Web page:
My question concerns the use of the Mean Value Theorem in the proof of the following theorem:

Theorem(1): Suppose $f : D \rightarrow \mathbb{R}^p$ (where $D \subset \mathbb{R}^n$ is open) is a function with continuous partial derivatives $D_kf$ for $\mathbf{x} \in D$. Then $f$ is differentiable.

A typical proof of Theorem(1) invokes the Mean Value Theorem to derive equality. I walk through a proof here for clarity/consistency of notation.

Given the properties of $f$, we must prove that there exists a linear function $L : \mathbb{R}^n \rightarrow \mathbb{R}^p$ such that:

$\lim\limits_{\mathbf{h} \rightarrow \mathbf{0}} \dfrac{f(\mathbf{x} + \mathbf{h}) - f(\mathbf{x}) - L(\mathbf{h})}{\|\mathbf{h}\|} = \mathbf{0}$

Then, given $\mathbf{h} = (h_1,\dotsc,h_n)$, we define $\mathbf{z}_k = (h_1,\dotsc,h_k,0,\dotsc,0)$ and replace the difference $f(\mathbf{x} + \mathbf{h}) - f(\mathbf{x})$ with the telescoping sum

$f(\mathbf{x} + \mathbf{h}) - f(\mathbf{x}) = \sum\limits_{k=1}^n f(\mathbf{x} + \mathbf{z}_k) - f(\mathbf{x} + \mathbf{z}_{k-1})$

Next, we define single-variable functions $g_k$

$g_k : t \mapsto f(\mathbf{x} + \mathbf{z}_{k-1} + th_k\mathbf{e}_k)$ for $t \in [0,1]$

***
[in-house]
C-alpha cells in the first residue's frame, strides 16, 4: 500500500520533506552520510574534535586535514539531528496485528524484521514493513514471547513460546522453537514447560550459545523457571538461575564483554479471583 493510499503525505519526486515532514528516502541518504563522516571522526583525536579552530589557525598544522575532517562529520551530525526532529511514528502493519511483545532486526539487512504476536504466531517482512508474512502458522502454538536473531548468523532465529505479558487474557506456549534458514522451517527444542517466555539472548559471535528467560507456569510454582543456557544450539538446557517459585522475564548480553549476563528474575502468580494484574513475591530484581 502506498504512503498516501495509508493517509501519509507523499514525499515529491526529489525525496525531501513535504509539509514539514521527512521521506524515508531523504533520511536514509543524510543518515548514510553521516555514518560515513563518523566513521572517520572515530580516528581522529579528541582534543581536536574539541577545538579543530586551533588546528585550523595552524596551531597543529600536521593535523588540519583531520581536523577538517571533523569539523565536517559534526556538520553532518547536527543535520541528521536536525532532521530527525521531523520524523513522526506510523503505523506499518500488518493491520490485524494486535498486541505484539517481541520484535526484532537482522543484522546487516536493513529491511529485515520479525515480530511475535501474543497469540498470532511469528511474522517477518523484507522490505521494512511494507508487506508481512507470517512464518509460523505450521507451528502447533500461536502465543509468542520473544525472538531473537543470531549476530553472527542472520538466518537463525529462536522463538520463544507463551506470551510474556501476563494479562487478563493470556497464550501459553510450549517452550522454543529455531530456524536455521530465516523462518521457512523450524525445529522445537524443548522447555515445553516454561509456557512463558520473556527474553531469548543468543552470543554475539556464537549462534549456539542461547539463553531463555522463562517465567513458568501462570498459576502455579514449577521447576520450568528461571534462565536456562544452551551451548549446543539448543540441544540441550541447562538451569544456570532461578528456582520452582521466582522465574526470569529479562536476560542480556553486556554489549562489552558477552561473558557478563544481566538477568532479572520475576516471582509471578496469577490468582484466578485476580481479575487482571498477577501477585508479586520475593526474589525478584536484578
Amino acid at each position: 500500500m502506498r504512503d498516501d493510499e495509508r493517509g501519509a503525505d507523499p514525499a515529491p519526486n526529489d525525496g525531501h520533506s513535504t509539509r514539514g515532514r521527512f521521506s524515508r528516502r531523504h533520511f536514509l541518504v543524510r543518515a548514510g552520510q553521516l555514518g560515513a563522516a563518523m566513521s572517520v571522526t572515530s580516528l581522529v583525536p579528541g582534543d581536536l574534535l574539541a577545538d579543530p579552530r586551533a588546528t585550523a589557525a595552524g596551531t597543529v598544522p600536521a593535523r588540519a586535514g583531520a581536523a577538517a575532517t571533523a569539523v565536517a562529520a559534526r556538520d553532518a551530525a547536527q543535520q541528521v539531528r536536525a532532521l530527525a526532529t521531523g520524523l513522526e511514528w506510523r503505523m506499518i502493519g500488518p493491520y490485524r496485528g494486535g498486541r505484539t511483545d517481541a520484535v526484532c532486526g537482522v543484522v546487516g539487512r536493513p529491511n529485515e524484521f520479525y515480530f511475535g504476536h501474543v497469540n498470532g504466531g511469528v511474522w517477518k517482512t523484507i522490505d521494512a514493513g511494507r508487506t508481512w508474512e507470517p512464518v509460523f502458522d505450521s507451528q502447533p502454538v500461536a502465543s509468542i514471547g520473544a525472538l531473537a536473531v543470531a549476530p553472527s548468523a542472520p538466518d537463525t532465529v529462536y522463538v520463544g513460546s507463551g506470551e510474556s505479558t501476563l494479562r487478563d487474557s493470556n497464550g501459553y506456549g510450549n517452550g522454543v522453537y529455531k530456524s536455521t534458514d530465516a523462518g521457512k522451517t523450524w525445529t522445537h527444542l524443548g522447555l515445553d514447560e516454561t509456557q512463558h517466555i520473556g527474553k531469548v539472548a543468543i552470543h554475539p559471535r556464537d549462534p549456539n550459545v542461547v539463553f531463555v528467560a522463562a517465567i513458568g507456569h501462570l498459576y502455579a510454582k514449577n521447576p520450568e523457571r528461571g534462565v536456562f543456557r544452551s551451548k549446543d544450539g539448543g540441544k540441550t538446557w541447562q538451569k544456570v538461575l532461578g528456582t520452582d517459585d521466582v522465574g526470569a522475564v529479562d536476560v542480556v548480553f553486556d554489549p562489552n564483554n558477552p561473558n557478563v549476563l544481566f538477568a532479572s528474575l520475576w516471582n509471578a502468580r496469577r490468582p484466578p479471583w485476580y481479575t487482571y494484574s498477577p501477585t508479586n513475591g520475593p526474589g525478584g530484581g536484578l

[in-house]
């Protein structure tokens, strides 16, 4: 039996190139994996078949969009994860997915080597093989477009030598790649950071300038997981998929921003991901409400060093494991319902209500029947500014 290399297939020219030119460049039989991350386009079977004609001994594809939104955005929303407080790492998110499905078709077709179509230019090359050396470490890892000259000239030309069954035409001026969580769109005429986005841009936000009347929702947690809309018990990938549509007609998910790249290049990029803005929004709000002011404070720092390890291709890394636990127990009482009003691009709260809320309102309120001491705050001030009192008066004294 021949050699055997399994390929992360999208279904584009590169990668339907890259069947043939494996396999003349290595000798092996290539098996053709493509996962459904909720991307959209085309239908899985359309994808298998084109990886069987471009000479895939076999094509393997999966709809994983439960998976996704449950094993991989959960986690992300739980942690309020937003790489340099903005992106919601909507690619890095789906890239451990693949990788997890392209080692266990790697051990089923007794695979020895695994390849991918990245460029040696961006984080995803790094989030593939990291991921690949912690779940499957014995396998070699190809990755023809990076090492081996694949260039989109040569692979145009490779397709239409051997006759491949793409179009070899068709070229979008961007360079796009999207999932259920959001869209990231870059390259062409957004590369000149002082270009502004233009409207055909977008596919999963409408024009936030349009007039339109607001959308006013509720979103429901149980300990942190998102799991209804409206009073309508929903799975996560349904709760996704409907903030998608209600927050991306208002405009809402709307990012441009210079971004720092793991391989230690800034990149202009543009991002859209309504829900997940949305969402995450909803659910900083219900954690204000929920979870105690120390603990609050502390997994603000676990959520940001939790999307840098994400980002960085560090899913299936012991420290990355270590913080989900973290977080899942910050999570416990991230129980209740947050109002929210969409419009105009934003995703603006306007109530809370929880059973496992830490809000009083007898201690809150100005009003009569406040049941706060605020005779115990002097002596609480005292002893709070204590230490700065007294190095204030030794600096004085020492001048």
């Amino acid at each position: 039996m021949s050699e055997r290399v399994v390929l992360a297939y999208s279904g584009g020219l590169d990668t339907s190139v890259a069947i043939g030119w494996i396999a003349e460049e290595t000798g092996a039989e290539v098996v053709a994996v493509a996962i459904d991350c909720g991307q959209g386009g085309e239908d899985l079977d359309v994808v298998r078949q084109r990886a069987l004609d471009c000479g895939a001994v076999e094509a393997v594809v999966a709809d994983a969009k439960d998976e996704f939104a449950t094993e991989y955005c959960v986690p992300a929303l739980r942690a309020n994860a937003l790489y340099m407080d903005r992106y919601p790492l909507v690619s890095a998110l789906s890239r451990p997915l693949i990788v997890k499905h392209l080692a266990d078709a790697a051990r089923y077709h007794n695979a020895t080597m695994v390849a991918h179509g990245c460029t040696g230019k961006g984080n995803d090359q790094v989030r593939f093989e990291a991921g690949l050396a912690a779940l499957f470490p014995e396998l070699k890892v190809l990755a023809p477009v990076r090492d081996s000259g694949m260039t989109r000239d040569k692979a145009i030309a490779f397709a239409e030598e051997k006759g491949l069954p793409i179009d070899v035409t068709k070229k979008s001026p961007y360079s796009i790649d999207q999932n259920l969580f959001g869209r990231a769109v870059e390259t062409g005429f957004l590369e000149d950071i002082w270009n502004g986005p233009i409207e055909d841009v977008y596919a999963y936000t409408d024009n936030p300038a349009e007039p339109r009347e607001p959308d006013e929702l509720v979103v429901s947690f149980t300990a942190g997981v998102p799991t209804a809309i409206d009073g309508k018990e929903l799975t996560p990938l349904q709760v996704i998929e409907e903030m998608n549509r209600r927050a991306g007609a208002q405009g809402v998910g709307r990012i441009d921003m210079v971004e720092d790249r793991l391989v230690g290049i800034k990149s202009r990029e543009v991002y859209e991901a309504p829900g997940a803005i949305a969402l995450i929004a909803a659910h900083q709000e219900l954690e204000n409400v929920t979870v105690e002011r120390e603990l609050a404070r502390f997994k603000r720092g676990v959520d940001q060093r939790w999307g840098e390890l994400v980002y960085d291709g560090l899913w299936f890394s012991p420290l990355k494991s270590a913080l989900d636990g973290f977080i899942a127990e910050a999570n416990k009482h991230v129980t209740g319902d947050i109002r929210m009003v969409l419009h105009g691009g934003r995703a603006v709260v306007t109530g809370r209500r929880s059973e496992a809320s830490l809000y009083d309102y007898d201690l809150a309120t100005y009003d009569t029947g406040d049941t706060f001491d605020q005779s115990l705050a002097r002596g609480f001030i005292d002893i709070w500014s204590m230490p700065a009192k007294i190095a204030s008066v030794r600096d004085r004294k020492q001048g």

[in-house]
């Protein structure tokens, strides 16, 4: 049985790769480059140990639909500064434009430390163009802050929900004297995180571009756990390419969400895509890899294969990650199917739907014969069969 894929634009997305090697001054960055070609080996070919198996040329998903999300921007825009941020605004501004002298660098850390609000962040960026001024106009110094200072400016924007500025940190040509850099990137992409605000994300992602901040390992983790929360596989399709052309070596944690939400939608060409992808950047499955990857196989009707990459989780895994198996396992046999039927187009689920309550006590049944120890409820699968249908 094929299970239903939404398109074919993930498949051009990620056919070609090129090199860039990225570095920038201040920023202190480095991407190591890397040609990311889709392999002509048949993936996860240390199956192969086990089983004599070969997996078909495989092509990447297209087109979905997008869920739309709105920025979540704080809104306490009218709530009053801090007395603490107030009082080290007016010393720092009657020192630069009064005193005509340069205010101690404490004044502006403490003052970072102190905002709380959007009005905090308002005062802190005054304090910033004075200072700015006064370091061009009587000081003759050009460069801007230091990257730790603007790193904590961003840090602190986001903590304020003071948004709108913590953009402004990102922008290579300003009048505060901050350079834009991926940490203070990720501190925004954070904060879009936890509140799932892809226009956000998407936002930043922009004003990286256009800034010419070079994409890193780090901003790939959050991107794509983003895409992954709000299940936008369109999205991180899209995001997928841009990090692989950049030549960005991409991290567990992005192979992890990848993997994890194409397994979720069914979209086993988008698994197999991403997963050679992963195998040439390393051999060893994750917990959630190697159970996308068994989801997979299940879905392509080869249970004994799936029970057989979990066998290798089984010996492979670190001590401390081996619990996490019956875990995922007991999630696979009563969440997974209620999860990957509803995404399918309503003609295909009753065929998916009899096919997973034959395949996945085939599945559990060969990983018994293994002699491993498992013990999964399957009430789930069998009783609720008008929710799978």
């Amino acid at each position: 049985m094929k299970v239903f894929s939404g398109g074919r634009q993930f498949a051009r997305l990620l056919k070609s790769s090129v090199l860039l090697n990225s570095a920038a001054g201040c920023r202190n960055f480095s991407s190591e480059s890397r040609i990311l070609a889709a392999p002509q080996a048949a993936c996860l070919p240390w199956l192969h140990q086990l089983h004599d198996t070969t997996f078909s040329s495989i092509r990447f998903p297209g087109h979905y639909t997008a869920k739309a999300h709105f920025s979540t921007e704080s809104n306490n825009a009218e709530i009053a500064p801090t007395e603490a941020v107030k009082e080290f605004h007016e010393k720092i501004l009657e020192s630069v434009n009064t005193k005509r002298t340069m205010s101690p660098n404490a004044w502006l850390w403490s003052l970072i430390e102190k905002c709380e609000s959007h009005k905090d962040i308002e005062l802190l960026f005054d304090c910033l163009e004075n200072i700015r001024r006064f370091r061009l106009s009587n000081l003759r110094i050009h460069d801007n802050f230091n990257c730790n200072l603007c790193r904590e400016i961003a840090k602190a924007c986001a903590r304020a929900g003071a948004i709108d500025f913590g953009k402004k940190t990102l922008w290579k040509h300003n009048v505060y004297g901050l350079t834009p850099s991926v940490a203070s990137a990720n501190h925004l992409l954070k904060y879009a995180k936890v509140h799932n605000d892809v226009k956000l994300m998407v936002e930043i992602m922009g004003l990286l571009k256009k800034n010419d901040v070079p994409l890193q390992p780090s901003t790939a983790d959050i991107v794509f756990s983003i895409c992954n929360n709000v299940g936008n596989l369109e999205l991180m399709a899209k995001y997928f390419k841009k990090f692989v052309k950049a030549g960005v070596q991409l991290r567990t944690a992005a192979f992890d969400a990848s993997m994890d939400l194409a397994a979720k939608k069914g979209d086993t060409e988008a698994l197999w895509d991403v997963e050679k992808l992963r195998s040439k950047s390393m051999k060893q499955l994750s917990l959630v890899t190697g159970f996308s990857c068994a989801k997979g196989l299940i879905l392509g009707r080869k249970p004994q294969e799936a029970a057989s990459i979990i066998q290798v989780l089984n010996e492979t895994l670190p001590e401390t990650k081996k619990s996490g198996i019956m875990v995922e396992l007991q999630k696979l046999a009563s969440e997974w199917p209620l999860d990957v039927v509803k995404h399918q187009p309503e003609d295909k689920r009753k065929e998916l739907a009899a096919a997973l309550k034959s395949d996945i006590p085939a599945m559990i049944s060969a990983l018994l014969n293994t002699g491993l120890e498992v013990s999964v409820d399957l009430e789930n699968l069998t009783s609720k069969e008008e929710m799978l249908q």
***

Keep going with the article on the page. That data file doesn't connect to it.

such that

$f(\mathbf{x} + \mathbf{z}_k) - f(\mathbf{x} + \mathbf{z}_{k-1}) = g_k(1) - g_k(0)$

And at this point, we use MVT.

On first pass, I wrongly assumed that the continuity condition enabling use of the Mean Value Theorem was met by the fact that differentiability (of $f$) implies continuity (of $f$). (I eventually noted that this reasoning would be circular and that this surely could not be the justification because we are trying to prove differentiability!) So then I came to the conclusion that despite each of the constructed single variable functions $g_k$ being defined in terms of the original function $f$, to apply MVT, we need only continuity of $g_k$.

First, I'd appreciate it if someone could verify my rationale:

The use of the Mean Value Theorem here is justified because the definitions of single variable functions $g_k$, is such that $g_k' = D_k f$. Thus, existence of each $D_k f$ is equivalent to differentiability of each $g_k$, which implies continuity of each $g_k$, so the conditions for MVT are satisfied (never mind the particulars of closed set continuity and open set differentiability).

Second, upon going through this proof construction, I think, with some modification, there is some intuition to be had from my initial (incorrect) justification of MVT:

The existence of each partial derivative guarantees that each $g_k$ is continuous over its domain. Thus,

$g(t_0) = \lim\limits_{t \rightarrow t_0} g(t) = \lim\limits_{t \rightarrow t_0} f(\mathbf{x} + \mathbf{z}_{k-1} + th_i\mathbf{e}_k) = f(\mathbf{x} + \mathbf{z}_{k-1} + t_0h_i\mathbf{e}_k)$ for all $t_0 \in [0,1]$

As a similar relation would hold were $\mathbf{e}_k$ replaced with any other vector, we have that for any direction along which the directional derivative exists, $f$ is "continuous" along that path. I suppose this can be generalized to any arbitrary smooth path (as opposed to straight-line path) as well. Is this correct?



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